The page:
Remember my last post. We (Stephen Johnson and myself) were called out for proposing a view of leadership that this person said would be deemed “weak” or “gay” by the people with whom he worked. For him, leadership meant stating a direction and managing outcomes. He wanted to know if we realized how strange our proposals related to communal, spiritual discernment sounded.
We granted that we did know that we were working against the grain of cultural expectations. We’ve heard this before. It takes too much time. There aren’t enough early wins. We can’t tell people where we’re going or what the outcomes will be. Now, none of these complaints are actually true unless you have preset ideas of what counts as a win or how long cultural change takes or what counts as an outcome. Still, we’ve heard it before and a big part of what we do is help people reflect on these kinds of issues.
So here’s how I responded to him in our meeting a few weeks ago.
1) Direction and control theories of leadership work in certain circumstances. Namely, they work in environments where prediction is possible. This would require both a stable cultural environment and high degrees of accountability. If you’ve got that, then you might have some success with “managing” outcomes.
2) Churches have low degrees of accountability. They are volunteer organizations that welcome everyone regardless of their ability to contribute to a project. You can’t fire church members. And you can’t say that the only important persons around here are the ones who get things done. More, congregations have poor attention spans. Every congregation I know has a 20 year old church growth plan in a file cabinet somewhere with two of ten things checked off of the list of steps to take.
3) We are in a season of rapid cultural change. The reason why congregations come to us in the first place is that they are doing everything they know to do, better than they’ve ever done it before and with less than predictable outcomes. The relationship between action and outcomes is increasingly complex. We are not operating in a stable environment that allows us simply to direct and control.
4) We are pursuing God. We are not simply pursing becoming a bigger church or having an inspiring worship service. We are pursuing God, and measures of control are counter-productive related to that task. Now, I could say a lot here. Certainly, we want to begin with God’s holiness and the problems of idolatry in the church when we associate our plans with God’s will. But I also want to say something about the nature of the Kingdom of God. It is always coming. Therefore, we don’t look at the future simply as the predictable and inevitable outcomes of the past, or as the outcomes of our human potentialities. The coming Kingdom of God, present in the movement of the Holy Spirit, bears the possibility, even the desirability of surprise. The last thing you want in a system of direction and control is a surprise. In the Kingdom of God, it is the thing to which you pay most attention.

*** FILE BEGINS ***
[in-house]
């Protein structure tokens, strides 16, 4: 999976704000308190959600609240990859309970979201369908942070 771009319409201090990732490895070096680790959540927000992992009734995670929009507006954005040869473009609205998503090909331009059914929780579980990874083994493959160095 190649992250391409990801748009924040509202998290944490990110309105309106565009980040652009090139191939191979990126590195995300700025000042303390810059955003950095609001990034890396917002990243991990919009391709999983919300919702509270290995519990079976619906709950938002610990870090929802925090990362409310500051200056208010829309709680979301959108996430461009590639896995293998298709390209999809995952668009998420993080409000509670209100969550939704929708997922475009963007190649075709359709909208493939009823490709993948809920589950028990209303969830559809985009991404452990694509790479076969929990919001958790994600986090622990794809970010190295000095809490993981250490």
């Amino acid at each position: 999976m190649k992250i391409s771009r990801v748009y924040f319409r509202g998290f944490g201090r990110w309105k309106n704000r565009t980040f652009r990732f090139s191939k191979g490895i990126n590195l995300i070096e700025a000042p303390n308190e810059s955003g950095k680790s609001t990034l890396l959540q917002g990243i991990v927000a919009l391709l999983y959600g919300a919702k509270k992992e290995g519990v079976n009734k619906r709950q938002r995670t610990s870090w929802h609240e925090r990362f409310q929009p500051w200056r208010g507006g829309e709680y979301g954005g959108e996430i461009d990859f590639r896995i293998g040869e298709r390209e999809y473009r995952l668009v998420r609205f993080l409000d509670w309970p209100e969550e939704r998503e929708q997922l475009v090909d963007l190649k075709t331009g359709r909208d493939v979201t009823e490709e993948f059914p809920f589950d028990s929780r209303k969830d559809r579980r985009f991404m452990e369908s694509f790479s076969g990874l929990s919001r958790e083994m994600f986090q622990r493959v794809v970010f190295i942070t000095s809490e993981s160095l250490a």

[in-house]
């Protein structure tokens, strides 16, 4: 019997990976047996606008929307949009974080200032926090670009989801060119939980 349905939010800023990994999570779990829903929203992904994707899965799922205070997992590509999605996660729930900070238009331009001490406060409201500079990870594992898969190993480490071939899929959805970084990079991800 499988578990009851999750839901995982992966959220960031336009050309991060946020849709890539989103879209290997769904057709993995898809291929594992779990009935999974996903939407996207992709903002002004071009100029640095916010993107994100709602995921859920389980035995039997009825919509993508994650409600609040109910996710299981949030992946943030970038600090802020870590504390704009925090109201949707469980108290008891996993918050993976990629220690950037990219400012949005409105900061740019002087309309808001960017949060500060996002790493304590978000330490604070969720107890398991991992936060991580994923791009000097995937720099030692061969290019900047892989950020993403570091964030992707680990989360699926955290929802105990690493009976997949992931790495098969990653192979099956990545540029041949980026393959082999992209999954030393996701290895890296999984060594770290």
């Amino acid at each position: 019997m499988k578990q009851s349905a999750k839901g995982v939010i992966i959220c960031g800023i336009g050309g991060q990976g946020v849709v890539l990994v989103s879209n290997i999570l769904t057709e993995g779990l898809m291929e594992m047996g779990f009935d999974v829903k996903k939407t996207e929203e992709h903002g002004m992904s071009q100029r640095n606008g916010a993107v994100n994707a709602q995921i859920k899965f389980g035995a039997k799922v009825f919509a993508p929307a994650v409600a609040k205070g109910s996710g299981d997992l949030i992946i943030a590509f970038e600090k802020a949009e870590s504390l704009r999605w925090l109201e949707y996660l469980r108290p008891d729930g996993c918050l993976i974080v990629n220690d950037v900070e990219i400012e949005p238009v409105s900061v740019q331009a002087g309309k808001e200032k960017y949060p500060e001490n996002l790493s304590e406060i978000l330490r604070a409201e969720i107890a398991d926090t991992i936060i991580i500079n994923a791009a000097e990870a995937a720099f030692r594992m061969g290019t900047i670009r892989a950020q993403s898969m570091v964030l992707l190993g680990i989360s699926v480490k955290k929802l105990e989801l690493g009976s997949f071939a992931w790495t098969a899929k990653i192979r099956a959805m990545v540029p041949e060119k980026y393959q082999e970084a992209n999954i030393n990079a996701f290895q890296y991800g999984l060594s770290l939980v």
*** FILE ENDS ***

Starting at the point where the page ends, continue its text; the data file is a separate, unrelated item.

I would have also added a fifth if I had had the presence of mind in the moment, which is pretty much all the stuff I said in yesterday’s post. We are producing something. We are putting a particular form of power into play so that we can both recognize and embody the Kingdom of the Crucified One.
Finally, a sixth. None of the current literature on organizational change says that you get change through strategic planning. And if you don’t get change, you die. That’s so 80’s. Strategic planning as an imagination about leadership only makes sense if you think of your organization as a closed system, and there simply is no such thing. I’ve worked in strategic planning environments. I’ve done enough five year plans to know that they are poor predictors. They are helpful exercises, but they should not be confused for leading.